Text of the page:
LATE FOR READING, 1959
Skinny second-grade sharecropper boys:
straw-headed, lizard-eyed, sores scratched open.
Nehi for supper, Baby Ruth for lunch.
Cussing already. They run in packs.
They drink no milk. They eat no peas.
First week of first grade. I don’t know
the ropes. Past swings, coal pile,
whitewashed gym—I’ve gone too far.
Red apple half-eaten in my hand.
They brush no teeth.
Heavy-sweet hedge, honeysuckle
to pluck to touch to tongue-tip.
Yellow jackets swarm. First bell.
I drop the apple before it stings.
They kiss no mother.
Three—long-legged, too fast.
Cheek fisted down, mouth spitting grit.
Up my dress, ragged nails dig past elastic.
Last bell rings. I’m late for Reading.
They live in dust. Find home in fields.
Child with the lost name, it was your skin
that stood you with the others of your kind
at the barn working our tobacco,
when the tractor, through heavy morning fog,
towed in for curing a drag stacked
with cropped green leaves.
And it nudged the pole that held the roof.
And the pole felled you.
Skin whiskey brown as Catfish Creek.
Come afternoon my father’s jittery hands
gripped his Super-8. Preserved for posterity
the ringlets, crinoline, back-bowed sashes
of my birthday party. Off to one side
Mattie in her good uniform, face behind her hands.
No word uttered about what happened
down by the swamp. Ten candles sputter out.
Jesse leads in the horse I’d begged for.
It fills the frame.
Forty years later to the day, my father,
after too many stiff ones, spills the beans.
Those were the days before people knew
about suing folks for a fortune. He paid
for your funeral, for everything. Sent flowers.
Even visited your family, even sat in your house.
Name? Honey, that was a long time ago.
He believes you were ten, like me.
Happen nowadays—he knocks back the Jack—
he’d be sued in a snap.
My husband can’t stop watching
the woman who can’t stop gardening
across the street. She’s fortyish,
like me, but blonde, which is better,
and newly divorced.
“I’ve never seen her up close.”
No masking his frustrated lust.
She is distant,
but once, crossing the street,
she handed me a bunch of limp four o’clocks.
They’d take over a bed, she warned,
if I didn’t watch out.
She’s blonde. Did I mention that?
Loose-limbed as a teenager and lovely,
if you can forgive her eyes, focused
on a face more rare than yours—
lavender moonflower or bearded iris.
And she’s passionate, judging from her spells
of ravenous pruning.
Hers is a jumble of a garden—
shasta, daylily, gardenia, rose, canna.
It flatters her house, its gables
and pitched roof,
arched windows that reveal
a huge rack of antlers and a caged cockatiel.
How could I not prefer it
to this solid Georgian,
its staid azaleas and family portraits
shot at three-year intervals?
There I could grow wild
and—who knows?—even beautiful.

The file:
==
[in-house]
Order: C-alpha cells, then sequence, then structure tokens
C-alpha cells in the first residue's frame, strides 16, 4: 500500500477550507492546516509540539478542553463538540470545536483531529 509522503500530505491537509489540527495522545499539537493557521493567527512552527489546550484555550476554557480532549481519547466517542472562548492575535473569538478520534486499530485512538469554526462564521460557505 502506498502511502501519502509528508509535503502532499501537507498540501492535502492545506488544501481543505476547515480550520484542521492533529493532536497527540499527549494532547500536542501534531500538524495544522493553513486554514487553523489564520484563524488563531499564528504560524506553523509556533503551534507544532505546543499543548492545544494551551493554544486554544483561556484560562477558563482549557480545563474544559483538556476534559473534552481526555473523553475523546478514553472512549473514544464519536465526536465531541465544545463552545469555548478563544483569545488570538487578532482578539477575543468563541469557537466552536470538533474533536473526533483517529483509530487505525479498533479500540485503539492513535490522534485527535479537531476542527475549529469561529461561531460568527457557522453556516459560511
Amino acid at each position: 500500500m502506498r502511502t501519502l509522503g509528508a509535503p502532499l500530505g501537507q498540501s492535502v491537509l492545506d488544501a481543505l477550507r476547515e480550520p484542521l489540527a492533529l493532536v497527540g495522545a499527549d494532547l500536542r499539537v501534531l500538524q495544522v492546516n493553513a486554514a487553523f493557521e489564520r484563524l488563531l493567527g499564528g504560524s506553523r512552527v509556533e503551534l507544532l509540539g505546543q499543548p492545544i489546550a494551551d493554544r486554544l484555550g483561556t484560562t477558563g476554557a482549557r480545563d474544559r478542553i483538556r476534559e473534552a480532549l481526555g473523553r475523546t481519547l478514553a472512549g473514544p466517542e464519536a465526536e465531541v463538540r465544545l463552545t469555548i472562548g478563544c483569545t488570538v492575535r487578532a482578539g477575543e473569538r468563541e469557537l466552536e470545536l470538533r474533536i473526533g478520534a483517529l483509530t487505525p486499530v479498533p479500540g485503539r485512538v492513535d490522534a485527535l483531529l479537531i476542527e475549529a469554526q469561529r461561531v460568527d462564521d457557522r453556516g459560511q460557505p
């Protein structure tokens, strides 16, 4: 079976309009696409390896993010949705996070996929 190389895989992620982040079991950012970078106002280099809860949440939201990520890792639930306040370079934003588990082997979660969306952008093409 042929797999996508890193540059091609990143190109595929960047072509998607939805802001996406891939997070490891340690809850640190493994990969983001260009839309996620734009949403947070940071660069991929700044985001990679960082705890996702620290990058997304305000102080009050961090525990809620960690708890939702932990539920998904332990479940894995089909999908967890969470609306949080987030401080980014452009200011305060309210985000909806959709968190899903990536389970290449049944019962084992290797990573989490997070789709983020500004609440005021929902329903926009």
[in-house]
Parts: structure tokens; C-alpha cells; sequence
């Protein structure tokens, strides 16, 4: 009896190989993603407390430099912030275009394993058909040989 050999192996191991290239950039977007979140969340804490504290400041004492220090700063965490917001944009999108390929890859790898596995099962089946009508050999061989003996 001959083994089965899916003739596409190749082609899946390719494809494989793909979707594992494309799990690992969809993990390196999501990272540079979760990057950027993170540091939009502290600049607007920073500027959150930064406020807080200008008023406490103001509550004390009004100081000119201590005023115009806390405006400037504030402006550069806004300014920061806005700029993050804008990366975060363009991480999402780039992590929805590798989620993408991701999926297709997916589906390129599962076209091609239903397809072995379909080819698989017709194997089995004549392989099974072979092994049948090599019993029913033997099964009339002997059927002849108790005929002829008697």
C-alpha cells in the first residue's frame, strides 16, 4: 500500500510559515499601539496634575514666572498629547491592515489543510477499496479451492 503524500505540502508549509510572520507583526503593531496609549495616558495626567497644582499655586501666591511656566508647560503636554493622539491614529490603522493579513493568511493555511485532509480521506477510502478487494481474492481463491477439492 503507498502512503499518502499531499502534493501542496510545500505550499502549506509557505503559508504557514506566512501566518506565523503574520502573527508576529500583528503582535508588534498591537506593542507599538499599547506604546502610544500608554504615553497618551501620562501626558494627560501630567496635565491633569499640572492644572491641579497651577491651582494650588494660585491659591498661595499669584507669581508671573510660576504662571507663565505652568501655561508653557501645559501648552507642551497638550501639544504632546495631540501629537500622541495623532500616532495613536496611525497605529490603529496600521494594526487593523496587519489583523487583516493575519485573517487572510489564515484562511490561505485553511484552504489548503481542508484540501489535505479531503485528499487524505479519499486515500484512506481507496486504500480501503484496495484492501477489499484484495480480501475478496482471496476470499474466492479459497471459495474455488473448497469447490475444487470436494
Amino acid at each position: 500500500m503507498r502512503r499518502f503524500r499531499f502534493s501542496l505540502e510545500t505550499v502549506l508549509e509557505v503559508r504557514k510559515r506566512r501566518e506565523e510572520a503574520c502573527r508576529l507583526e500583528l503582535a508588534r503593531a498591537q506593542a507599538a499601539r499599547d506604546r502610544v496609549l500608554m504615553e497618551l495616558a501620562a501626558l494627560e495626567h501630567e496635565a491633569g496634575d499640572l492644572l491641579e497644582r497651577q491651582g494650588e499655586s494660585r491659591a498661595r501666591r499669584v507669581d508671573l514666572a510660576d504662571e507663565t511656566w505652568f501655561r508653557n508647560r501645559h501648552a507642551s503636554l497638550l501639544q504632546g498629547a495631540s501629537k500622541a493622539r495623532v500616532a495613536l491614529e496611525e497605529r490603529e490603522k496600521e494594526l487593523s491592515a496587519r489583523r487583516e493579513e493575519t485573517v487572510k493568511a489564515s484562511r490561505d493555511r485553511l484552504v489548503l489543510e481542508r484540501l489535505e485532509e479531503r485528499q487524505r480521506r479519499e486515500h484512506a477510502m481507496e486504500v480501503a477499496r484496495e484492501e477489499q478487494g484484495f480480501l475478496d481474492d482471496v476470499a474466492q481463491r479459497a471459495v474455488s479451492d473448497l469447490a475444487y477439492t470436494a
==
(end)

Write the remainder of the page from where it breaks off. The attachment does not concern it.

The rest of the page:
The black dog settles his chin
on the edge of the bed,
works it onto my pillow.
He inches his nose-tip to mine
and breathes humid day
into my night-breath.
Canned sardines and damp Saltines.
Fumed out of dreaming,
I squint into his grave brown stare.
He needs to know that I will rise.
My hand finds his wide head,
a long soft ear. Satisfied,
he curls onto the floor,
begins at once to snore.
In this dim half-waking,
my spirit remembers fear
and cannot keep from returning
to the one child I was not unable
to bring into the world.
My face lowers, until—there—
her milkish breath, the rise and fall
of thin cotton, her rare small chest.
Holidays, she returns. As if a ghost,
I crack open her bedroom door.
Dark hair frames a woman’s face,
but her mouth is her newborn mouth.
If she opens her eyes, she will laugh,
then she will leave.
DEMENTIA: AMERICAN PICKERS
2 a.m. He’s awake.
Don’t need the walker hell no.
My brother catches him mid-fall.
For Dad, it’s sunup. No matter we show him
the pitch dark outside, the clocks, our phones,
the four watches he’s placed in a perfect row
on the kitchen table. Finally, he has enough
of us and our so-called truth.
You believe what you believe. I believe
what I believe. That shuts us up all right.
We make coffee. Camp out in the den,
let the always-day of TV take over.
One episode after another of American Pickers.
Mike and Frank, who take road trips and
bargain for “rusty gold” in the wilds of rural America
and sometimes cities, too. Lord, the stuff they find!
The crazy-as-a-fox backwoods folk they meet!
There’s Lester the Taxidermist
with his stuffed miniature horse. Big Bear
and his World War Two samurai sword.
There’s Goat Man and Mole Man and Hobo Jack.
Backyard shacks where Rock ’Em Sock ’Em Robots
lurk. Planet of the Apes lunchbox, pristine.
An honest-to-God dinosaur bone. Not to mention
a 10-foot fiberglass cowboy boot.
Sunup for real, my brother helps our father
to bed. The teepee with red handprints holds me,
this stage prop belonging to Iron Eyes Cody,
the “Crying Indian” from those early ’70s
anti-littering commercials. Truth be told,
he was a Louisiana boy with Italian roots.
His tear was glycerin. I googled him.
I walk between downpours this overwet,
overwarm September, the swamp risen
into the farm road. Trees lean
as though they have spines that won’t straighten.
Gnats by the hundreds drown on my skin,
My father’s latest stray, half-grown
half-Husky racing through puddles,
won’t last long. They’ve taken stock—
the far buzzards circling.
They know the highway out front, its many scents,
its barreling log trucks and bored kids speeding.
Ahead not scat but a spill of grapes.
Limb overhanging, entwined—globe-heavy vine
(stray seed rooted, climbed)—purple muscadine.
I follow my footprints back, my cupped hands filled.
Smell them. My father hears with his eyes. Eat.
I mouth again: eat.
Wild juice baptizes our chins,
and we are born again.
My father’s back straightens.
The highway refuses the stray.
Fingers grow sticky in bee-giddy arbors
of girlhood. Left with what’s left, we spit out
sour pulp, bitter seed, crushed skin.